The volcano has become uncharacteristically calm. After the last large event on the 3rd Feb. we have seen very few small explosions. The gas flux has increased suggesting a less sealed system but seismicity still suggests there is magma moving but maybe very slowly. The photo shows the large ash cloud from the 3rd Feb. event taken from the city.
An eruption occurred in the early hours of the 18th Jan. and it has been heralded as one of the most dramatic night-time eruptions seen in recent years. Granted, it looks spectacular on the webcams de Mexico video. However, the explosion did not produce as much seismic energy as the larger events that occurred in 2005 (when there were no publically available images or social media). It is an interesting way to start 2017 and if the similarities with 2005 continue, we may see a lot more events like this and getting larger. There is clearly a large degassing magma body at depth and monitoring is currently critical. The only photos so far are from the reliable webcamsdemexico.com.
After trying to fly for several weeks, finally we managed to have the right conditions and 5 willing participants. After having measured high temperatures earlier in the month (highest temps. yet measured for this volcano) the temperatures were much lower with a maximum of only 320° C. This reflects the reduction in the effusion rate. The eruption is shifting from passive magma emplacement to the more common small Vulcanian eruptions occurring at least once per hour.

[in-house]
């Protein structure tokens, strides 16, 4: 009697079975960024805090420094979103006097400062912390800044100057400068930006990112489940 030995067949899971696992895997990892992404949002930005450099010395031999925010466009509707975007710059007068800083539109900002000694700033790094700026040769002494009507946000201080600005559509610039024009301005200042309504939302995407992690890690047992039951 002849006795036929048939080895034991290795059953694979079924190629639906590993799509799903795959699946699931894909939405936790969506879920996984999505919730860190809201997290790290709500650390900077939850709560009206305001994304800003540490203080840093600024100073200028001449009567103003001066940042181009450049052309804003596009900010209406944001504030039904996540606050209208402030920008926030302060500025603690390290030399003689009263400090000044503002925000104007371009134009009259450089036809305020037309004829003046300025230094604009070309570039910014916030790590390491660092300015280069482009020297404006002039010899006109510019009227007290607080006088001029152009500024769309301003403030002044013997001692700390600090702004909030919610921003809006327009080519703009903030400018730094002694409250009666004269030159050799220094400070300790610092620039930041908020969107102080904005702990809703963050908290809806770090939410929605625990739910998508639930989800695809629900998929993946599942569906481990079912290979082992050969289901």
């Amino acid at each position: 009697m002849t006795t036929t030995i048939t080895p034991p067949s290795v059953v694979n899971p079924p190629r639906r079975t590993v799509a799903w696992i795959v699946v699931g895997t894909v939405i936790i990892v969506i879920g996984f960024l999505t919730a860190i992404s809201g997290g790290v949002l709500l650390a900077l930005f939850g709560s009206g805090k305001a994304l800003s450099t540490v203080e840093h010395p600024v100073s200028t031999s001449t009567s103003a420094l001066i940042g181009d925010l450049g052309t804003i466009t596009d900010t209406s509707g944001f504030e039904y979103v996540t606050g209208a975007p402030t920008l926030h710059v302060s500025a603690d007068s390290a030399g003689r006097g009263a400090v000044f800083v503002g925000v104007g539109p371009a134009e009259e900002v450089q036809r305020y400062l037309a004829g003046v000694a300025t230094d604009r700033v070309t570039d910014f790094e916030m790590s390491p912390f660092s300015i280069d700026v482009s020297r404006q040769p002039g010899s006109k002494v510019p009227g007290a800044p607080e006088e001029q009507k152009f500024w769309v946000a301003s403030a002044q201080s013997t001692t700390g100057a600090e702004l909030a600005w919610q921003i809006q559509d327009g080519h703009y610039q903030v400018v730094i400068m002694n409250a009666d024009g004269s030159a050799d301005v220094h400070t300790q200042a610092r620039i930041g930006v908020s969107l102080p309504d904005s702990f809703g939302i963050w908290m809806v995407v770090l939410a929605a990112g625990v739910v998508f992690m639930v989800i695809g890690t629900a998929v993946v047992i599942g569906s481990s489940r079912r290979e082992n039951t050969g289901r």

A flight over the volcano enabled us to determine that the dome was still growing, though at a very slow rate. The size of the dome had not increased by much, however, the surface temperature indicated active effusion.
The activity of the volcano has been showing a declining tendancy over the past weeks. Explosions are now of a smaller magnitude, releasing less ash with the columns not reaching such high altitudes. The SO2 fluxes are now getting harder to measure with only a small continuous gas release from the volcano. Fieldwork continues at CIIV, with the photo showing San Antonio, recently visited for continued studies of the PDC deposits that were produced during July 2015. You can see how erosion from the rain has cut a considerable channel already in the deposits. Only the top couple of metres were from the 2015 event, the rest being from material from older PDCs remobilized by lahars. This ravine received a smaller volume than the main deposit in Montegrade, with the flow jumping from one ravine to the other on a bend in Montegrande.